Founded in 138 B.C. by the Romans, Valencia went through periods of ups and downs in ancient times, initially under the authority of the Visigoths and then the Arabs, going from having great prosperity and historic importance to years of decline.
In 1238, King James I of Aragón conquered the city and added it to the young kingdom of Valencia, whose symbol is represented by a bat that still forms part of the coat of arms of Valencia today.
Under the reign of Aragón, Valencia experienced the most splendid period of its history, turning it into one of the principal centres of commerce in Europe, thanks to its Mediterranean port.
Such economic development was very beneficial for the whole city, registering a notable increase in population and the consequent flourishing of culture and art, subsequently called “The Golden Century of Valencia” by historians .
The financing by Valencian bankers for the expedition of Christopher Columbus, and the subsequent discovery of America, caused a decentralization of commercial and maritime activity. This caused the impoverishment of the city from an economic and cultural point of view.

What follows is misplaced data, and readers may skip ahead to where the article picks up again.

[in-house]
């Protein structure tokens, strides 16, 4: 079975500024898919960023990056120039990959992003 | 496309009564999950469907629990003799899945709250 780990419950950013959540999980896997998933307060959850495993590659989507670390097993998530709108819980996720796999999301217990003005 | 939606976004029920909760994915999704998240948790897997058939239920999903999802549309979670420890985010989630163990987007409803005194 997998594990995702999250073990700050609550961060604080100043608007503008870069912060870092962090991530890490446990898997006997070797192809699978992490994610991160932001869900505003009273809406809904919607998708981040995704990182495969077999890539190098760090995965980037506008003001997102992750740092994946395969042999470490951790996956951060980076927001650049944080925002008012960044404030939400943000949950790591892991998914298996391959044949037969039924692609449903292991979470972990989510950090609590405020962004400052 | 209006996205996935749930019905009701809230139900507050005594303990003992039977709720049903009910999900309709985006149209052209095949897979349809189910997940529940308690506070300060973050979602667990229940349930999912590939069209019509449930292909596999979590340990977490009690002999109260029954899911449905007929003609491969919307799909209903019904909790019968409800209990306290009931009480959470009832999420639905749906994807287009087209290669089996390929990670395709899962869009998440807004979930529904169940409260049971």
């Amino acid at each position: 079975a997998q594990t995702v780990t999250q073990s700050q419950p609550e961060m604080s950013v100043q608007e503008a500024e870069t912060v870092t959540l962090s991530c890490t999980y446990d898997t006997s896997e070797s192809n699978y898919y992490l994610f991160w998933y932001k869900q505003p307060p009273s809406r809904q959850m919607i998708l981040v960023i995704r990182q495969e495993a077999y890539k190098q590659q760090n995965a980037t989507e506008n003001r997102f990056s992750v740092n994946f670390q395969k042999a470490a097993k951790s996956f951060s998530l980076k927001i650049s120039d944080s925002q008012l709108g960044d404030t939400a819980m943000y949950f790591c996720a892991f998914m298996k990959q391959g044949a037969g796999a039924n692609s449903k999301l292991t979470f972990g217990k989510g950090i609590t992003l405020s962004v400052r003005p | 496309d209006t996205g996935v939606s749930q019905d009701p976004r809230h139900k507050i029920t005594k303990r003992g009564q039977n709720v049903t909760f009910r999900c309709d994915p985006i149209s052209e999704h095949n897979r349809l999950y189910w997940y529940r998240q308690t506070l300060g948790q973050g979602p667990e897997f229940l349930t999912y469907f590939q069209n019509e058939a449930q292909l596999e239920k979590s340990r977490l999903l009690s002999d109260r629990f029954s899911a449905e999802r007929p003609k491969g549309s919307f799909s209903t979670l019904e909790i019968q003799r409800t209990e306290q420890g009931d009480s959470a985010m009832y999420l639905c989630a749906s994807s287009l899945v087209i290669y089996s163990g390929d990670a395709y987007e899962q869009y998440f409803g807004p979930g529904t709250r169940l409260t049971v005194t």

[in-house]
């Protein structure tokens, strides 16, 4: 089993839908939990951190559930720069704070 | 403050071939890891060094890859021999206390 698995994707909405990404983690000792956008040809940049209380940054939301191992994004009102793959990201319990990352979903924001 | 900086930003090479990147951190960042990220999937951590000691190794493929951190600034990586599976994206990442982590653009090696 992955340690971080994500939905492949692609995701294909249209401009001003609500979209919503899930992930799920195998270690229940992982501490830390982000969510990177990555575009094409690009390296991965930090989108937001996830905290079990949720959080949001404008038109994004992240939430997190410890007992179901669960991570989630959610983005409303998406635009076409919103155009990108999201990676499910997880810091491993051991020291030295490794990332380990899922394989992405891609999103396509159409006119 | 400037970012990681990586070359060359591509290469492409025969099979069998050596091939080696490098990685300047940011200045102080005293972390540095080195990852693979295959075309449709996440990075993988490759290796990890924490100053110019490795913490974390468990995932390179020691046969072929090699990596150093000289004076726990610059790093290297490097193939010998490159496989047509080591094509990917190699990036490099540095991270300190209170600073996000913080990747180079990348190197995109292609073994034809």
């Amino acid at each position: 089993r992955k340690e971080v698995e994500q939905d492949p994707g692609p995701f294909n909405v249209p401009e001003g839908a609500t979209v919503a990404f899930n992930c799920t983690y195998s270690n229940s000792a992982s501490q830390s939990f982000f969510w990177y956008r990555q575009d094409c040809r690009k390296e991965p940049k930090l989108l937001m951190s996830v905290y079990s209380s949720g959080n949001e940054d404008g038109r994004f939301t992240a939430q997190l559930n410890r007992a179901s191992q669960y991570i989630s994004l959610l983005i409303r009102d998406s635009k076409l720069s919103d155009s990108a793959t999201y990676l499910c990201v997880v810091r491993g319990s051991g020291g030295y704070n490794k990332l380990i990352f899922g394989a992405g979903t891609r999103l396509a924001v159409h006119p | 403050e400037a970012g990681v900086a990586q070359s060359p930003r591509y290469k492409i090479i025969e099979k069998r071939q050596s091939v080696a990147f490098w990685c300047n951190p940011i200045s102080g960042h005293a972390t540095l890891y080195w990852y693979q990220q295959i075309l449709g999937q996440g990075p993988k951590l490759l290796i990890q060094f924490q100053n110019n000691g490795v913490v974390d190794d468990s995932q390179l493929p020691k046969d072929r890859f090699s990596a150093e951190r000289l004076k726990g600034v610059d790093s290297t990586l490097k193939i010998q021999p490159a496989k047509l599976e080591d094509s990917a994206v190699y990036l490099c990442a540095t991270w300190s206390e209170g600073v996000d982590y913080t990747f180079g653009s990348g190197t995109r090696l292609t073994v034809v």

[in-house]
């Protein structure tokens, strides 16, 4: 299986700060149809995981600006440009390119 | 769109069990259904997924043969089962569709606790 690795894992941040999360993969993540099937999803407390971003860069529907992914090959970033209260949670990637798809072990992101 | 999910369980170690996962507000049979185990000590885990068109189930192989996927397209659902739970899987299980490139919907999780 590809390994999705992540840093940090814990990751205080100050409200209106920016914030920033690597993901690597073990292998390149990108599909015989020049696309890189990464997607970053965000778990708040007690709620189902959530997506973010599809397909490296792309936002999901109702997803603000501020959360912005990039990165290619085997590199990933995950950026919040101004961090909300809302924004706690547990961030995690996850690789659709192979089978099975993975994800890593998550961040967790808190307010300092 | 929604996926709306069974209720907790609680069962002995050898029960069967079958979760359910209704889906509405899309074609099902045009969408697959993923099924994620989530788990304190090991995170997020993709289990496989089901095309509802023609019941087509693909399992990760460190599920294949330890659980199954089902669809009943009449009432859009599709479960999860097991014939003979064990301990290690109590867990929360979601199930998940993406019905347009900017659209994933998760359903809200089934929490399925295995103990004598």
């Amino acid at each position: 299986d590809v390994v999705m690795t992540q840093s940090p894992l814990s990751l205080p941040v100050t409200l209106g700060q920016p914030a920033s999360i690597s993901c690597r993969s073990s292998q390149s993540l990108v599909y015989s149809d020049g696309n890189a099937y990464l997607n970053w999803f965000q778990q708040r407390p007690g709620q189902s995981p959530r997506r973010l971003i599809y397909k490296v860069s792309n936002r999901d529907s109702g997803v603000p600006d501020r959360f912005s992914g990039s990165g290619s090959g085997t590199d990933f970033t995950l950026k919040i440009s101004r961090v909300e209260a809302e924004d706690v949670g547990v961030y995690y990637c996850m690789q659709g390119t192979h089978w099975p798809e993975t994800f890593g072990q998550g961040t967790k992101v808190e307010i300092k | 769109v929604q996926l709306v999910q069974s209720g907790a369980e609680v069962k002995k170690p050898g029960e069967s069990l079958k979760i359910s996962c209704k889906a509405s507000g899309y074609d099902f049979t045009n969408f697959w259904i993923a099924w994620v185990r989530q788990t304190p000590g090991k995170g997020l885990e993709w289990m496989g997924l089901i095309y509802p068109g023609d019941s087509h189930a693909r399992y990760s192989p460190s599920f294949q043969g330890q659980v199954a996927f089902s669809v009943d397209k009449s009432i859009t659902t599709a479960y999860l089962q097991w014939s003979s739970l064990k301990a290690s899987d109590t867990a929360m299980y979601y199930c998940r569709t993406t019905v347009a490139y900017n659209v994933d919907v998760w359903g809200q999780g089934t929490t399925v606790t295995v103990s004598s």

At the beginning of the 18th century, Valencia was the scene of the Spanish War of Succession, which was won by the Bourbons in 1707. Immediately afterwards it suffered from attacks by Napoleonic troops, who settled in the city in 1812 and were witness to the return of Fernando VII in 1814, who quickly re-established absolute monarchy.
In 1833, the death of Fernando VII put an end to absolute monarchy and started a lengthy period of restoration, which took Valencia back into the splendor of its past.
At the beginning of the 20th century, it was characterized by a big property boom and by the development of agriculture and the metallurgical industry, which contributed towards the flourishing economy of the city.
In 1936, during the Civil War, Valencia was turned into the capital of the Republic for a brief period, and suffered the harsh repercussions of the post-war period, under the dictatorship of Francisco Franco.
From 1978, the year of the creation of the Spanish Democratic Constitution, Valencia was recognized as the capital of the province of the Valencian Community.